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Friday, October 22, 2010

Director Judd Apatow Talks Filmmaking, Pee Wee Herman, and S.F. (VIDEO)

Posted By on Fri, Oct 22, 2010 at 1:34 PM

Back in September, we gave our readers a chance to interview director Judd Apatow-- the man behind the TV show Freaks and Geeks, and director of movies like Knocked Up and The Forty Year Old Virgin. Readers sent in three sample questions they would ask Apatow, and we picked the ones we liked best. The winner was Cory Sklar, a self-described comedy nerd who works at a music software company in SOMA. In his interview with Apatow, the two discuss the director's youthful propensity for stalking the famous, the Mexican-Jewish part of town, and the anthology Apatow edited for McSweeny's, I Found This Funny.

Read our edited version of the interview below, and for a longer version (in which you will get to hear why Apatow will never do a re-make and the new Pee Wee Herman movie) watch the video after the jump. For more video awesomeness, subscribe to SFWeekly TV.

C: So I won a contest to interview you.

J.A.: You did. That's how most people get to interview me.

C: I thought I was special. So I feel a bit like a Make a Wish Foundation kid right here.

JA: Well ...

C: I'm not dying.

JA: Yet.

C: I heard when you were young you knocked on Steve Martin's door?

JA: I didn't -- I drove by his house and saw him out washing his car or something and asked for his autograph. I use to chase after people. Once I saw Robert Conrad, the actor, when I was on vacation in South Carolina and I chased after him on bicycle for three miles. I was all about seeking out people. I use to write letters to everyone on television to see who would send me an autograph back. I would write, "Dear Merv Griffin, You are the best talk show host in the world, please send me an autograph," and then I'd take out another piece of paper [and write], "Dear Mike Douglas, You are the best talk show host in the world please send me an autograph." And I would do it  for years, every night, as many letters as I could. I still have a big stack of Jack Klugman autographs at home.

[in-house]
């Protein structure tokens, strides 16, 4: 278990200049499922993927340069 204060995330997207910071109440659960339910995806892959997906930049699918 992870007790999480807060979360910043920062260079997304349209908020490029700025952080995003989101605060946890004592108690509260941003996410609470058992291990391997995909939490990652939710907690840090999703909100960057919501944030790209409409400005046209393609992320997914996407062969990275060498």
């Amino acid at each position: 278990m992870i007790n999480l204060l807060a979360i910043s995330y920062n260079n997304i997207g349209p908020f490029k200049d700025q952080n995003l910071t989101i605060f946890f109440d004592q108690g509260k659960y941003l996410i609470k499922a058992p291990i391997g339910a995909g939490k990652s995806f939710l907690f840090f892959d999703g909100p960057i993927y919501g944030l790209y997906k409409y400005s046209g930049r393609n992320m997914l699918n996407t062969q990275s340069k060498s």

C: You also had an interview show when you were young?


JA: I did. I used to interview comedians in high school for a high school radio station. I interviewed like 50 people, all just people I wanted to meet. I created an interview show just so there'd be a reason for people to give me their time. This was in 1983, 1984, and I interviewed [Jay] Leno and John Candy and [Jerry] Seinfeld, Howard Stern, "Weird" Al Yankovic, Steve Allen, Henny Youngman, Sandra Bernhard ... anybody that I liked. I would trick them into thinking that I was a real interviewer.

C: I want to move on to some of your movies. ... I saw Funny People, and I wanna say it's really stuck with me. It feels kind of like a movie from the '70s. They don't really make movies like that anymore. It felt very personal, is what I'm saying.
JA: Well, it definitely felt like a moment where I'd be allowed to make a movie like that that I might not be allowed to make again. There's one moment where you have enough success where you can do something a little more personal. It's not like the world was screaming for a "comedian-who-has-a-fatal-disease" movie. But there are a lot of things that I wanted to say about my journey in comedy, and all the questions that are raised, [like] "What's the purpose of all this?" and how even when terrible things happen to people how difficult it is to change and evolve even in the face of something terrifying, like a fatal disease.